W3C home > Mailing lists > Public > whatwg@whatwg.org > December 2013

Re: [whatwg] onclose events for MessagePort

From: Ian Hickson <ian@hixie.ch>
Date: Fri, 13 Dec 2013 23:29:45 +0000 (UTC)
To: Jonas Sicking <jonas@sicking.cc>
Message-ID: <alpine.DEB.2.00.1312132208150.27766@ps20323.dreamhostps.com>
Cc: whatwg <whatwg@lists.whatwg.org>, Ehsan Akhgari <ehsan.akhgari@gmail.com>
On Wed, 11 Dec 2013, Jonas Sicking wrote:
> On Wed, Dec 11, 2013 at 3:54 PM, Ian Hickson <ian@hixie.ch> wrote:
> > I really don't understand why we'd want that level of complexity for 
> > something that we can solve with just a single event handler, though. 
> > The problem, as described, is just "we need to know when a remote port 
> > is killed due to an OOM error". The event handler does this. Why do we 
> > need to complicate it with two-way metadata messages to pin workers 
> > and so on? I really don't understand what that gets us.
> 
> Starting with this since there seems to be misunderstanding about use 
> cases.
> 
> The use case here is a page (or a worker) sending a message through a 
> message port and wanting to know if the other side "disappears" before 
> it is able to respond.
> 
> There are a few scenarios where the responder could disappear.
> 1. The process where the responder lives could crash.
> 2. The responder could be running in a dedicated Worker which was
> terminated through Worker.terminate().
> 3. The responder could be a web page that the user navigates away from.
> 4. The responder could be a dedicated Worker which is owned by a web
> page that the user navigates away from.

Well, if we want to support these then I agree that the only workable 
solution is one where you can essentially buy a lock that prevents the 
other side from getting bfcached until it's replied, such that if it is 
suspended (for workers) or navigated (for browsing contexts) before it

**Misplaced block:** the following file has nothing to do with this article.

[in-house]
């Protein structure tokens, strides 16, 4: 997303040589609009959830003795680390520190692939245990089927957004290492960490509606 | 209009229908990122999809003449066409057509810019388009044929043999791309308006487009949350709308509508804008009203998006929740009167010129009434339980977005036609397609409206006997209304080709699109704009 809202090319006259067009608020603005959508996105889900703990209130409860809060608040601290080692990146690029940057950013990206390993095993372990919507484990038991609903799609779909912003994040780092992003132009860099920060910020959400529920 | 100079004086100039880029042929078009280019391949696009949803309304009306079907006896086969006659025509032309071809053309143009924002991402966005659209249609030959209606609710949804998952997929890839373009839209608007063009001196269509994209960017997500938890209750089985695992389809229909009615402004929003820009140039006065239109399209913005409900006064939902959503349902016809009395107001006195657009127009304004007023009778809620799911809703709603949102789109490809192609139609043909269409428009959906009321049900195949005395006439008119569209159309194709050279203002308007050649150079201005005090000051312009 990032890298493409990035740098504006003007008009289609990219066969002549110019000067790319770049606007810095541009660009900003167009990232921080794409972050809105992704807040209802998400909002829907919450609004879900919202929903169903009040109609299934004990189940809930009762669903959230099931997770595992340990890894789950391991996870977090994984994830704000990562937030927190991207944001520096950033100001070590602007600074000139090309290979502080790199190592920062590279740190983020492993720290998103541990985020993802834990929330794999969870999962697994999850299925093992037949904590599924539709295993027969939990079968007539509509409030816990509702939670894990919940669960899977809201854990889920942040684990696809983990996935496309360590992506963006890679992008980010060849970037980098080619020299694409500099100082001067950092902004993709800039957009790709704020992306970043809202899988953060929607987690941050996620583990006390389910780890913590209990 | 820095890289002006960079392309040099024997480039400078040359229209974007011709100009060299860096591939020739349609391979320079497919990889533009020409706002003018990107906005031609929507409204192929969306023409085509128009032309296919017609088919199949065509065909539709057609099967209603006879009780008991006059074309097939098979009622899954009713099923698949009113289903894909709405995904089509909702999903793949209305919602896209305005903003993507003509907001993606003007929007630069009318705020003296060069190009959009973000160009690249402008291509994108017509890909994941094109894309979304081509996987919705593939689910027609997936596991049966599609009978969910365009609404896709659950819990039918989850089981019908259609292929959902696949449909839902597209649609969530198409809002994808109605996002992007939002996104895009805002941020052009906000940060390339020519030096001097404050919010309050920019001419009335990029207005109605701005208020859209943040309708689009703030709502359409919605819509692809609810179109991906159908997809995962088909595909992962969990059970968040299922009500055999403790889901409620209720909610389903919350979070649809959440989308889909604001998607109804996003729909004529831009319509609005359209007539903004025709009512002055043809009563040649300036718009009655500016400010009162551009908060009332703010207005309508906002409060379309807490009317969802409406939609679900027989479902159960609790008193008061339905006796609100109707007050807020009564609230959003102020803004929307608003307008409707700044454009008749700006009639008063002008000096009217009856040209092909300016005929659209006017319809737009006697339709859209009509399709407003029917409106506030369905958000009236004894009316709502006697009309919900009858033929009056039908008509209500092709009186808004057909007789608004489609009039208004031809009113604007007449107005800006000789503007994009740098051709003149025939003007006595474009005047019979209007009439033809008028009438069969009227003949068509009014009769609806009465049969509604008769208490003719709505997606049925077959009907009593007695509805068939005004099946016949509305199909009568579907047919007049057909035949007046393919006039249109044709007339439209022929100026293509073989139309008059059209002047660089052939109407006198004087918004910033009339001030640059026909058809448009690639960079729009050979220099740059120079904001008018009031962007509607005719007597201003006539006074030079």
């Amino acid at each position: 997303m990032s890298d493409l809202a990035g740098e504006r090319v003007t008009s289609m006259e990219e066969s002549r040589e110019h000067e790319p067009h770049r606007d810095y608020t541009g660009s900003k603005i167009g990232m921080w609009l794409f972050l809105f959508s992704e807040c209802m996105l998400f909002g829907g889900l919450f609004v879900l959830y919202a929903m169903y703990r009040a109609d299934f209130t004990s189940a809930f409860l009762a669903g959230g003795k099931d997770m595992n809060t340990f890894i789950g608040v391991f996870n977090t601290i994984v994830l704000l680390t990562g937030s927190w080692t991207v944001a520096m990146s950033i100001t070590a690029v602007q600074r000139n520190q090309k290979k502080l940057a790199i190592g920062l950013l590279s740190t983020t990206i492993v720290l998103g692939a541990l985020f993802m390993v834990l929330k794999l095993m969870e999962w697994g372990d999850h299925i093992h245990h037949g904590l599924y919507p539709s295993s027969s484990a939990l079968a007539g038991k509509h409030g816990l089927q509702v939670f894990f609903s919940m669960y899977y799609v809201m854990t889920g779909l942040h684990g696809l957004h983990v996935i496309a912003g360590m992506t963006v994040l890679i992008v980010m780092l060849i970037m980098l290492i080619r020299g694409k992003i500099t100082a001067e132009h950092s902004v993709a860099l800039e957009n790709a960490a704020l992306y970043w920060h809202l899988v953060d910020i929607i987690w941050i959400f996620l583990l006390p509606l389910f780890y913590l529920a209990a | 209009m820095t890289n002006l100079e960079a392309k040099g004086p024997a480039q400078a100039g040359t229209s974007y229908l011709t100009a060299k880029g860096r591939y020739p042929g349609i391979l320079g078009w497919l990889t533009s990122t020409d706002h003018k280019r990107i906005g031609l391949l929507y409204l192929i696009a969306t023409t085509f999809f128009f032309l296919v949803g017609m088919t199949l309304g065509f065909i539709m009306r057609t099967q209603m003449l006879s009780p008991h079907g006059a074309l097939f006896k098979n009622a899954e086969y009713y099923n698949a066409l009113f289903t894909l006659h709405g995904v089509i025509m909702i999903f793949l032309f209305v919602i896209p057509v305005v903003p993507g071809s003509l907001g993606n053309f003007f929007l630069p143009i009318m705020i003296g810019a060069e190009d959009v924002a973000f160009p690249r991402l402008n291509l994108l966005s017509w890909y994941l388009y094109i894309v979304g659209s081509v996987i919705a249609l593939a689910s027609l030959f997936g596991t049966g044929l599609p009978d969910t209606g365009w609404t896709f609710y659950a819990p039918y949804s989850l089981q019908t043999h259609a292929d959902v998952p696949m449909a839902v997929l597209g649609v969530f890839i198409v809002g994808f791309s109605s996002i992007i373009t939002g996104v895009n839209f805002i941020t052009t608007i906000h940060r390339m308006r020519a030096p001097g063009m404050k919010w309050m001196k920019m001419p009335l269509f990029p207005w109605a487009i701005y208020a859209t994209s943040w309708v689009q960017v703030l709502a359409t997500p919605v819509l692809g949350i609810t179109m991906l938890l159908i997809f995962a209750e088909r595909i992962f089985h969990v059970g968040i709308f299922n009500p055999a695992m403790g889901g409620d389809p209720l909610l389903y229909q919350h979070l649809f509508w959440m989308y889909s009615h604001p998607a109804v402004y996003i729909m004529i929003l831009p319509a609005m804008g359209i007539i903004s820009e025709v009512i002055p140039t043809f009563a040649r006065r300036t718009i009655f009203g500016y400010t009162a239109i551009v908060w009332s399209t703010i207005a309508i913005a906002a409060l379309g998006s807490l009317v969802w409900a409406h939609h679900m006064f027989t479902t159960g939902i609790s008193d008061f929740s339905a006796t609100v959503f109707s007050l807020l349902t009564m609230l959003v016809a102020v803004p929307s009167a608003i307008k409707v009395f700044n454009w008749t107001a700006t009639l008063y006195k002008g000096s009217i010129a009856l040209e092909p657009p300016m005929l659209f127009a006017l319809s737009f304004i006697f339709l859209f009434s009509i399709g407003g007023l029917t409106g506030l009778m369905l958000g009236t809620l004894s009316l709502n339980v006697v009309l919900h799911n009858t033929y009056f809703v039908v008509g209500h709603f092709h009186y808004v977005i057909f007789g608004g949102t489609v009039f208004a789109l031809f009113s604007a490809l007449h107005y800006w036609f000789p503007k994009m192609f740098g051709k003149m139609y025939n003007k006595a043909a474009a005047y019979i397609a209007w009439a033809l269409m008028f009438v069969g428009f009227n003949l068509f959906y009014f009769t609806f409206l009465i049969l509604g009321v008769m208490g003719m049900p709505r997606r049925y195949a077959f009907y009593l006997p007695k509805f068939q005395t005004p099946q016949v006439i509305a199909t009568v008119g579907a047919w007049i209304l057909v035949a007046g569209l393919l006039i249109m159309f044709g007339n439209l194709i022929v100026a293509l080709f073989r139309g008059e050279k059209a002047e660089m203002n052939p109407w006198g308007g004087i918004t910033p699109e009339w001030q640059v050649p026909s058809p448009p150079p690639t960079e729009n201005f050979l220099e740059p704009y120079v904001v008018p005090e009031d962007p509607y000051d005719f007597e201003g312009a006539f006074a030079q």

receives the message saying the lock is released, it instead just gets 
discarded permanently.

It does seem pretty lame that we would allow any random page you 
communicate with to be able to prevent you from bfcaching, but I don't 
know what we do about that.


> So I hope that describes the use case, and that it also describes the 
> dedicated workers issue.

I did actually consider these use cases, I just didn't address them 
because exposing the bfcache logic or allowing pages to prevent bfcaching 
seemed like a bad idea:

   http://lists.w3.org/Archives/Public/public-whatwg-archive/2013Dec/0062.html


> No sync IPC needed. When a port is pinned, you send an async message to 
> the process which contains the page for the "other side". When that 
> process receives the message you check if the page is currently being 
> displayed.
> 
> If the page has been completely torn down then you send a message back 
> saying that the page is dead and that the promise created during pinning 
> should be rejected.
> 
> If the page is sitting in the bfcache, you remove it from the bfcache 
> and send a message back saying that the page is dead and that the 
> promise created during pinning should be rejected.
> 
> If the page is displayed, then you add a flag indicating that if the 
> page is navigated away from, it should not go into the bfcache and that 
> we should send a signal to reject the promise.
> 
> Obviously if the process had crashed before we were able to process the 
> event, you send a message back to reject the promise.
> 
> The same thing is done when unpinning. You send a message to the other 
> side saying that it's getting unpinned.

This means that it's possible to get a lock, have the other side navigate 
then go back, then have the other side receive the notification for the 
lock. It's this that you need blocking IPC to prevent. But I guess we 
could live with that just being possible.


> > I strive for a higher bar than just "no objections". Certainly though 
> > I welcome further input from everyone else here.
> 
> Your proposal doesn't even meet this bar.

True. A better way of putting it is that I strive for an orthogonal bar. 
But that's another story.


> But more importantly, your argument that it's too burdensome to 
> implement doesn't carry much weight when no actual implementors has 
> expressed that concern.